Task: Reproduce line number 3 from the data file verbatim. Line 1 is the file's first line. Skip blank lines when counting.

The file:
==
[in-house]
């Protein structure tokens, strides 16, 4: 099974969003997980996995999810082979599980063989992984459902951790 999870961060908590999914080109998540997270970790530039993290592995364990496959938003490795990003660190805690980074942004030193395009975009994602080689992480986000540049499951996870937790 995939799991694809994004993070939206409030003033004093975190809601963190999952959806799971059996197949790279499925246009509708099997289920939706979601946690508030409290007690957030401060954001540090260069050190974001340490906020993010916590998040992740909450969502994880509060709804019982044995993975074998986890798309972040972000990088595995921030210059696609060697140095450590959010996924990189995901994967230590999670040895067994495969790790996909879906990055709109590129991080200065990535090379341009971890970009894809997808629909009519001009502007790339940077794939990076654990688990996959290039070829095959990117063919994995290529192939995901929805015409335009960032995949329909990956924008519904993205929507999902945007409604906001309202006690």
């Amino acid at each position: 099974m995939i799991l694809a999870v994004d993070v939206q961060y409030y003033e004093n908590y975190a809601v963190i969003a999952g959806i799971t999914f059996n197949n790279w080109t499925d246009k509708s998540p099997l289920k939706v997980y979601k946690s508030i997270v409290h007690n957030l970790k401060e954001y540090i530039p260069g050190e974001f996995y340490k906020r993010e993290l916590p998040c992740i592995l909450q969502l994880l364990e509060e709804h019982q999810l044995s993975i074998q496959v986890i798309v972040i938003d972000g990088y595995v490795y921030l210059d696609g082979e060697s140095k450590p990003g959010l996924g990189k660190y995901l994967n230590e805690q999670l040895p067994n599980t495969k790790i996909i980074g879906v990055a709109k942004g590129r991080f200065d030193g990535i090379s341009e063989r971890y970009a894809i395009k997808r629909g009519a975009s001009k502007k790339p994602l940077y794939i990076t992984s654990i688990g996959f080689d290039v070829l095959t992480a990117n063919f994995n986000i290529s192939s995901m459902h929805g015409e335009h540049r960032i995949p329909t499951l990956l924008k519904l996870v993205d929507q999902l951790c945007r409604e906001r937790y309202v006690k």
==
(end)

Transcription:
């Amino acid at each position: 099974m995939i799991l694809a999870v994004d993070v939206q961060y409030y003033e004093n908590y975190a809601v963190i969003a999952g959806i799971t999914f059996n197949n790279w080109t499925d246009k509708s998540p099997l289920k939706v997980y979601k946690s508030i997270v409290h007690n957030l970790k401060e954001y540090i530039p260069g050190e974001f996995y340490k906020r993010e993290l916590p998040c992740i592995l909450q969502l994880l364990e509060e709804h019982q999810l044995s993975i074998q496959v986890i798309v972040i938003d972000g990088y595995v490795y921030l210059d696609g082979e060697s140095k450590p990003g959010l996924g990189k660190y995901l994967n230590e805690q999670l040895p067994n599980t495969k790790i996909i980074g879906v990055a709109k942004g590129r991080f200065d030193g990535i090379s341009e063989r971890y970009a894809i395009k997808r629909g009519a975009s001009k502007k790339p994602l940077y794939i990076t992984s654990i688990g996959f080689d290039v070829l095959t992480a990117n063919f994995n986000i290529s192939s995901m459902h929805g015409e335009h540049r960032i995949p329909t499951l990956l924008k519904l996870v993205d929507q999902l951790c945007r409604e906001r937790y309202v006690k």